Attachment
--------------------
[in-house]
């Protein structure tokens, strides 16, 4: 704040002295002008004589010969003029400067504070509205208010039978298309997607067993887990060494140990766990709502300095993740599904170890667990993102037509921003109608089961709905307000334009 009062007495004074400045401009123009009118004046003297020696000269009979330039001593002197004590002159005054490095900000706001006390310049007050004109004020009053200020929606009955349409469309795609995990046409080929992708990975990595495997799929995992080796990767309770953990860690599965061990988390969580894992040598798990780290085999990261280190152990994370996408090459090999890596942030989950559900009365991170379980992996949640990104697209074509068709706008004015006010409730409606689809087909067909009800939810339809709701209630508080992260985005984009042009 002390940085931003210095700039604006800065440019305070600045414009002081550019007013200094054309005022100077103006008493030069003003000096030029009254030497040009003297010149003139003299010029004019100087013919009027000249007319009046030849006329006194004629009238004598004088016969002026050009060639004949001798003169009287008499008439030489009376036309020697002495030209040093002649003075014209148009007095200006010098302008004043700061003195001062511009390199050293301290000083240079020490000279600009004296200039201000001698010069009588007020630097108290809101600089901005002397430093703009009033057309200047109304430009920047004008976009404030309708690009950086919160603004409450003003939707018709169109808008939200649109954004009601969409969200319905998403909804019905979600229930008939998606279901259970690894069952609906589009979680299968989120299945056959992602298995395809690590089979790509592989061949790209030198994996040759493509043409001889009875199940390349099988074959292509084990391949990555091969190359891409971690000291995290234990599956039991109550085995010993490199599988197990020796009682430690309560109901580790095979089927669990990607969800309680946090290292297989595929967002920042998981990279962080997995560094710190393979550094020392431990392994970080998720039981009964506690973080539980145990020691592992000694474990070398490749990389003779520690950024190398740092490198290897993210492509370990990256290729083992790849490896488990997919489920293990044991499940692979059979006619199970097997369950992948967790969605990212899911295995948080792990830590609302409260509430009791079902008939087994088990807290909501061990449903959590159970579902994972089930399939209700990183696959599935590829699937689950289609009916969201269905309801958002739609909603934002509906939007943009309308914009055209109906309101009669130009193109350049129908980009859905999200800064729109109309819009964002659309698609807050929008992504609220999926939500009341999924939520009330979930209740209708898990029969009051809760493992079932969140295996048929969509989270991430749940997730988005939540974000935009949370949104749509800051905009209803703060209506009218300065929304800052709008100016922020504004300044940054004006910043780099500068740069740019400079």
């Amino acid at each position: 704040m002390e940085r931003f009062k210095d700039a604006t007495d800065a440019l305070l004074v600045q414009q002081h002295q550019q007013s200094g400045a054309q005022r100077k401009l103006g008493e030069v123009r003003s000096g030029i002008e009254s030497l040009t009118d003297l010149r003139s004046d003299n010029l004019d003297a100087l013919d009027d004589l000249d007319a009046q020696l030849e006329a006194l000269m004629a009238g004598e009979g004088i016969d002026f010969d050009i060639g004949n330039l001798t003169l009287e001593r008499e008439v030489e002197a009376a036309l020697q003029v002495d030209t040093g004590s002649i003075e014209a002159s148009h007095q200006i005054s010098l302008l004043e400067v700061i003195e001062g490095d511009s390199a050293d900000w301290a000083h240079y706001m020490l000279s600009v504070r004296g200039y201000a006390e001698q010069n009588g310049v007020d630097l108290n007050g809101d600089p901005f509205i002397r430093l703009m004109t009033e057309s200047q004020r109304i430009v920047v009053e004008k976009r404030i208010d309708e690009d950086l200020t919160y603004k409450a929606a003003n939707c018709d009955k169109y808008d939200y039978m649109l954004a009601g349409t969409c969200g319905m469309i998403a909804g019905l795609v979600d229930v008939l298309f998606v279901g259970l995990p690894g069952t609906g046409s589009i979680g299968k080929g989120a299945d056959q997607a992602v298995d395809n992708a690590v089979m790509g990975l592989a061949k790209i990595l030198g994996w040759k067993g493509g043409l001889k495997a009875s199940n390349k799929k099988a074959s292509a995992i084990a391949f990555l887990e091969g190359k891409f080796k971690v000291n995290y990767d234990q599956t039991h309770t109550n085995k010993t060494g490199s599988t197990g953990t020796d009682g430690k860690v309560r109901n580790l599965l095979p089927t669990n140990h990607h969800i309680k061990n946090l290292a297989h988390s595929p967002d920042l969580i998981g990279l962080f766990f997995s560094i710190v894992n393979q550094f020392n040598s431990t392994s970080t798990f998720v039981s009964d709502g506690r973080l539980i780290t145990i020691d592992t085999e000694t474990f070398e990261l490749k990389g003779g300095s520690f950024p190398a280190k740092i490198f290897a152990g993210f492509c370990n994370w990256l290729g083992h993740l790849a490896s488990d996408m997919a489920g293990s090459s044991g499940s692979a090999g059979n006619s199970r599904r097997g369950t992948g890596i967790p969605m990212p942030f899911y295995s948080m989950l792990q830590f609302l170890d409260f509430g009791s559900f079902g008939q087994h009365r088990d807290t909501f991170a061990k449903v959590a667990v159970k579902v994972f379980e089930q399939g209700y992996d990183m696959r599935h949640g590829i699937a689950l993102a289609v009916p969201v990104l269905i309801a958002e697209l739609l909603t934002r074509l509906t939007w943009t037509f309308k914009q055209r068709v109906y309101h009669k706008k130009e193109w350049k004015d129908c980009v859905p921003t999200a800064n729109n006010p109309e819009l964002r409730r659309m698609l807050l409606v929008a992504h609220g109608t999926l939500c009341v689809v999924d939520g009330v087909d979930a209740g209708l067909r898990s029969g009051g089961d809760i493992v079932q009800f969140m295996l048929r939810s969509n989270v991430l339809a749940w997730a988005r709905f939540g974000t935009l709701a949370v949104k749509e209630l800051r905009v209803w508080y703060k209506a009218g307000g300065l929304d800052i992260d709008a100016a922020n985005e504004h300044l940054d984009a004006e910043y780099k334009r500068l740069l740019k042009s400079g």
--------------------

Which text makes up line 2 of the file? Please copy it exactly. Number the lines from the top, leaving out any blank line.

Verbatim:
């Protein structure tokens, strides 16, 4: 704040002295002008004589010969003029400067504070509205208010039978298309997607067993887990060494140990766990709502300095993740599904170890667990993102037509921003109608089961709905307000334009 009062007495004074400045401009123009009118004046003297020696000269009979330039001593002197004590002159005054490095900000706001006390310049007050004109004020009053200020929606009955349409469309795609995990046409080929992708990975990595495997799929995992080796990767309770953990860690599965061990988390969580894992040598798990780290085999990261280190152990994370996408090459090999890596942030989950559900009365991170379980992996949640990104697209074509068709706008004015006010409730409606689809087909067909009800939810339809709701209630508080992260985005984009042009 002390940085931003210095700039604006800065440019305070600045414009002081550019007013200094054309005022100077103006008493030069003003000096030029009254030497040009003297010149003139003299010029004019100087013919009027000249007319009046030849006329006194004629009238004598004088016969002026050009060639004949001798003169009287008499008439030489009376036309020697002495030209040093002649003075014209148009007095200006010098302008004043700061003195001062511009390199050293301290000083240079020490000279600009004296200039201000001698010069009588007020630097108290809101600089901005002397430093703009009033057309200047109304430009920047004008976009404030309708690009950086919160603004409450003003939707018709169109808008939200649109954004009601969409969200319905998403909804019905979600229930008939998606279901259970690894069952609906589009979680299968989120299945056959992602298995395809690590089979790509592989061949790209030198994996040759493509043409001889009875199940390349099988074959292509084990391949990555091969190359891409971690000291995290234990599956039991109550085995010993490199599988197990020796009682430690309560109901580790095979089927669990990607969800309680946090290292297989595929967002920042998981990279962080997995560094710190393979550094020392431990392994970080998720039981009964506690973080539980145990020691592992000694474990070398490749990389003779520690950024190398740092490198290897993210492509370990990256290729083992790849490896488990997919489920293990044991499940692979059979006619199970097997369950992948967790969605990212899911295995948080792990830590609302409260509430009791079902008939087994088990807290909501061990449903959590159970579902994972089930399939209700990183696959599935590829699937689950289609009916969201269905309801958002739609909603934002509906939007943009309308914009055209109906309101009669130009193109350049129908980009859905999200800064729109109309819009964002659309698609807050929008992504609220999926939500009341999924939520009330979930209740209708898990029969009051809760493992079932969140295996048929969509989270991430749940997730988005939540974000935009949370949104749509800051905009209803703060209506009218300065929304800052709008100016922020504004300044940054004006910043780099500068740069740019400079």